Yu Minhong gives a free lecture in Beijing, Dec. 19, 2000. Xiao Yan/VCG
Many current business owners and white-collar professionals came of age in the ‘90s, and they worry that the open and aspirational China that birthed success stories like Yu’s is vanishing. The unexpected success of New Oriental’s “bilingual sales” model has given them a rare reason for excitement — like watching an exhausted marathon runner make a final, determined push toward the finish line.
The positive coverage the company has received in recent weeks has likewise been colored as much by sympathy and nostalgia as its actual accomplishments. Media industry veteran Lian Qingchuan summed up the prevailing sentiment when he wrote: “From becoming a sad sack hero to making a desperate counterattack, Yu Minhong’s relentless fighting spirit in crawling back from the brink of death is like something out of the movies. In an otherwise bleak economic environment, Yu seems to show us that ‘brushing the dirt off and starting again’ is possible.”
For its fans, both new and returning, the company offers a ray of hope — proof that the spirit of the ’90s isn’t dead yet.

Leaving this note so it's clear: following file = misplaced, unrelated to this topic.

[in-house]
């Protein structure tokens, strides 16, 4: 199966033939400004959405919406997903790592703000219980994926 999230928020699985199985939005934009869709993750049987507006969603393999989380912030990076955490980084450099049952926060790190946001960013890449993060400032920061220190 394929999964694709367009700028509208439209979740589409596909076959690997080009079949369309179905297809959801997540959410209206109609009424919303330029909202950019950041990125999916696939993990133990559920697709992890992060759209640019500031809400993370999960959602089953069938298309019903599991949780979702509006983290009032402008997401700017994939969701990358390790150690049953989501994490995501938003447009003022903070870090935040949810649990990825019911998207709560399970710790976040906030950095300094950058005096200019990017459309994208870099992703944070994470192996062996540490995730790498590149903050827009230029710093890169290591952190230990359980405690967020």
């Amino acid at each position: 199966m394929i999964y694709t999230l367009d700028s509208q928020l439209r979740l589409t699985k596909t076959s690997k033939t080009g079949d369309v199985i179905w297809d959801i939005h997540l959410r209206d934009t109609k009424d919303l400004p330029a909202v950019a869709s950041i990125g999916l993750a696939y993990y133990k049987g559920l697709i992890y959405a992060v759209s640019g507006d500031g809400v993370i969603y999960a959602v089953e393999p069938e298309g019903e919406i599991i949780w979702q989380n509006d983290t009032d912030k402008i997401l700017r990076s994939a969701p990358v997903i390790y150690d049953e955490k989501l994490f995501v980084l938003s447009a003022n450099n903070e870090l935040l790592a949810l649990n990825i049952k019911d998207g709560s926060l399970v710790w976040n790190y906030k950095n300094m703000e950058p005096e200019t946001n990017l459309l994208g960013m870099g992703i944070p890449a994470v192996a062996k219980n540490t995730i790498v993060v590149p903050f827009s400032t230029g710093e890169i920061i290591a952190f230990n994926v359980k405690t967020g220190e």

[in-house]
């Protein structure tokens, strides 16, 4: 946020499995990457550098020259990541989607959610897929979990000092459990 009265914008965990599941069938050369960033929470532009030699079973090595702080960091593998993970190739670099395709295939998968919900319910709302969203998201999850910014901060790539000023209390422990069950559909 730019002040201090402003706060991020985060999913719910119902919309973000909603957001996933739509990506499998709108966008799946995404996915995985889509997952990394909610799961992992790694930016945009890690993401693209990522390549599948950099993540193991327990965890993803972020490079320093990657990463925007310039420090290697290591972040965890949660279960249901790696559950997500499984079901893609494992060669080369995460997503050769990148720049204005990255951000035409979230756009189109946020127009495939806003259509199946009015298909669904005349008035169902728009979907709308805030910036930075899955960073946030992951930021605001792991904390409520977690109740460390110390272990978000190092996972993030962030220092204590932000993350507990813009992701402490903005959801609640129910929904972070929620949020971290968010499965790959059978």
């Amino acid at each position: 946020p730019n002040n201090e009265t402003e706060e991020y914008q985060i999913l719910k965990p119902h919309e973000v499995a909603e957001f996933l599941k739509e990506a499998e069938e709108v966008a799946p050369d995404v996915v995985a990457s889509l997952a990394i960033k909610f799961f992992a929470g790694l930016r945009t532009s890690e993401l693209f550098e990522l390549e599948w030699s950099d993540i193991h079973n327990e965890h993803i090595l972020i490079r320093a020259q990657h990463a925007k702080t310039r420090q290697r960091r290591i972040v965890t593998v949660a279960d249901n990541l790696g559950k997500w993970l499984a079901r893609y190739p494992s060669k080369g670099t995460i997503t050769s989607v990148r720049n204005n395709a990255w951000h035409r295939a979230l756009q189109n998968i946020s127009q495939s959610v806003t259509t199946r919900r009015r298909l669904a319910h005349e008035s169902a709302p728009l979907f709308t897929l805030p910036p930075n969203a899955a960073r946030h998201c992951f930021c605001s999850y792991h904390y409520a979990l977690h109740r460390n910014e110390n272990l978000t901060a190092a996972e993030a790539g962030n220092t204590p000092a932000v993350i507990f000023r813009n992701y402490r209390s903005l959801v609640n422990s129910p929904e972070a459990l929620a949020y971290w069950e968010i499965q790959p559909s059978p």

Of course, hope is a fragile thing. No one knows that better than the teachers-turned-livestreamers staffing “Oriental Selections.” Although the response to their work has been positive, with many commenters highlighting the high quality of their sales pitches, it’s hard to get excited at the sight of such talented young teachers, who clearly miss the classroom, forced to shill steaks on camera.
Earlier this week, Dong Yuhui — whose insistence on finishing his English lesson turned him into an internet sensation — went viral again. While talking up the benefits of freeze-dried durian, he began reminiscing about his former coworkers, the ones who didn’t survive New Oriental’s layoffs. Overcome by emotion, he began to choke up on camera.
“When New Oriental is better, we should welcome them back,” he said through tears. “I miss them so much.”
Editor: Kilian O’Donnell.
(Header image: Wang Zhenhao for Sixth Tone)